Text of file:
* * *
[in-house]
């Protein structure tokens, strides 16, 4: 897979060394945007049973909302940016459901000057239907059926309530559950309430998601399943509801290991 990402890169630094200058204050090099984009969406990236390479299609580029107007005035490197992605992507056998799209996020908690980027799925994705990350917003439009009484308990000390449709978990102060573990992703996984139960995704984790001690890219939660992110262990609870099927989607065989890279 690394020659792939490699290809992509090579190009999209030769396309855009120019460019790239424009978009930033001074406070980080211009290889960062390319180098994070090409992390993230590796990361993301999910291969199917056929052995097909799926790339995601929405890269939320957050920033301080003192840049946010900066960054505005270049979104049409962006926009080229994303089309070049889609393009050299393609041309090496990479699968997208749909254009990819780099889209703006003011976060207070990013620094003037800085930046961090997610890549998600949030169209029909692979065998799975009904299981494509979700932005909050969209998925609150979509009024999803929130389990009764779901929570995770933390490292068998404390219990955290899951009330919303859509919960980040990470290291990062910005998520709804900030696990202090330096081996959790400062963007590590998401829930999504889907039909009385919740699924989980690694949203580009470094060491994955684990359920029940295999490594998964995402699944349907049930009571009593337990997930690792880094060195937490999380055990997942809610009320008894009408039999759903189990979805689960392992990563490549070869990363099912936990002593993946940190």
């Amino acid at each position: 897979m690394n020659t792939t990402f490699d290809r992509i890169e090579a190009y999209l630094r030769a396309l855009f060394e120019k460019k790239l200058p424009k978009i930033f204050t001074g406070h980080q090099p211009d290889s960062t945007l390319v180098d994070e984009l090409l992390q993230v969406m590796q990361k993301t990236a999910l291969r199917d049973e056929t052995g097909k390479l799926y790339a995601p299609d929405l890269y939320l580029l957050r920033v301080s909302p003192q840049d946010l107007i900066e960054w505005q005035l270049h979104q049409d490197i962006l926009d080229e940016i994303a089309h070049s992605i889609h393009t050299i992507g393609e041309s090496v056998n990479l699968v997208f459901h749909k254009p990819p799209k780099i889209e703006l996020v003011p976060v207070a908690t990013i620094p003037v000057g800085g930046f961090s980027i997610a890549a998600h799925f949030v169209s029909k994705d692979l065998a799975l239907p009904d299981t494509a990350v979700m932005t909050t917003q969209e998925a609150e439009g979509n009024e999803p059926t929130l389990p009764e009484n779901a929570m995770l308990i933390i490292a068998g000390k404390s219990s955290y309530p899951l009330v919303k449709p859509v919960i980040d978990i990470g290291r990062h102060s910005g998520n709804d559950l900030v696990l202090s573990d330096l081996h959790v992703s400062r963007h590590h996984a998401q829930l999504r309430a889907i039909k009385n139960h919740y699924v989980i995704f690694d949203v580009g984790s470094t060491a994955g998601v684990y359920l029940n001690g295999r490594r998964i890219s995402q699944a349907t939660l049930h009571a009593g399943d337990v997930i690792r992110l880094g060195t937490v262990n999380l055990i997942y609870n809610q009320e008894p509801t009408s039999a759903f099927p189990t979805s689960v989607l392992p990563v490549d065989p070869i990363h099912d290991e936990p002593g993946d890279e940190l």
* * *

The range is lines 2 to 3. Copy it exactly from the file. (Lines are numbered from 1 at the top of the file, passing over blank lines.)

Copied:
């Protein structure tokens, strides 16, 4: 897979060394945007049973909302940016459901000057239907059926309530559950309430998601399943509801290991 990402890169630094200058204050090099984009969406990236390479299609580029107007005035490197992605992507056998799209996020908690980027799925994705990350917003439009009484308990000390449709978990102060573990992703996984139960995704984790001690890219939660992110262990609870099927989607065989890279 690394020659792939490699290809992509090579190009999209030769396309855009120019460019790239424009978009930033001074406070980080211009290889960062390319180098994070090409992390993230590796990361993301999910291969199917056929052995097909799926790339995601929405890269939320957050920033301080003192840049946010900066960054505005270049979104049409962006926009080229994303089309070049889609393009050299393609041309090496990479699968997208749909254009990819780099889209703006003011976060207070990013620094003037800085930046961090997610890549998600949030169209029909692979065998799975009904299981494509979700932005909050969209998925609150979509009024999803929130389990009764779901929570995770933390490292068998404390219990955290899951009330919303859509919960980040990470290291990062910005998520709804900030696990202090330096081996959790400062963007590590998401829930999504889907039909009385919740699924989980690694949203580009470094060491994955684990359920029940295999490594998964995402699944349907049930009571009593337990997930690792880094060195937490999380055990997942809610009320008894009408039999759903189990979805689960392992990563490549070869990363099912936990002593993946940190």
């Amino acid at each position: 897979m690394n020659t792939t990402f490699d290809r992509i890169e090579a190009y999209l630094r030769a396309l855009f060394e120019k460019k790239l200058p424009k978009i930033f204050t001074g406070h980080q090099p211009d290889s960062t945007l390319v180098d994070e984009l090409l992390q993230v969406m590796q990361k993301t990236a999910l291969r199917d049973e056929t052995g097909k390479l799926y790339a995601p299609d929405l890269y939320l580029l957050r920033v301080s909302p003192q840049d946010l107007i900066e960054w505005q005035l270049h979104q049409d490197i962006l926009d080229e940016i994303a089309h070049s992605i889609h393009t050299i992507g393609e041309s090496v056998n990479l699968v997208f459901h749909k254009p990819p799209k780099i889209e703006l996020v003011p976060v207070a908690t990013i620094p003037v000057g800085g930046f961090s980027i997610a890549a998600h799925f949030v169209s029909k994705d692979l065998a799975l239907p009904d299981t494509a990350v979700m932005t909050t917003q969209e998925a609150e439009g979509n009024e999803p059926t929130l389990p009764e009484n779901a929570m995770l308990i933390i490292a068998g000390k404390s219990s955290y309530p899951l009330v919303k449709p859509v919960i980040d978990i990470g290291r990062h102060s910005g998520n709804d559950l900030v696990l202090s573990d330096l081996h959790v992703s400062r963007h590590h996984a998401q829930l999504r309430a889907i039909k009385n139960h919740y699924v989980i995704f690694d949203v580009g984790s470094t060491a994955g998601v684990y359920l029940n001690g295999r490594r998964i890219s995402q699944a349907t939660l049930h009571a009593g399943d337990v997930i690792r992110l880094g060195t937490v262990n999380l055990i997942y609870n809610q009320e008894p509801t009408s039999a759903f099927p189990t979805s689960v989607l392992p990563v490549d065989p070869i990363h099912d290991e936990p002593g993946d890279e940190l």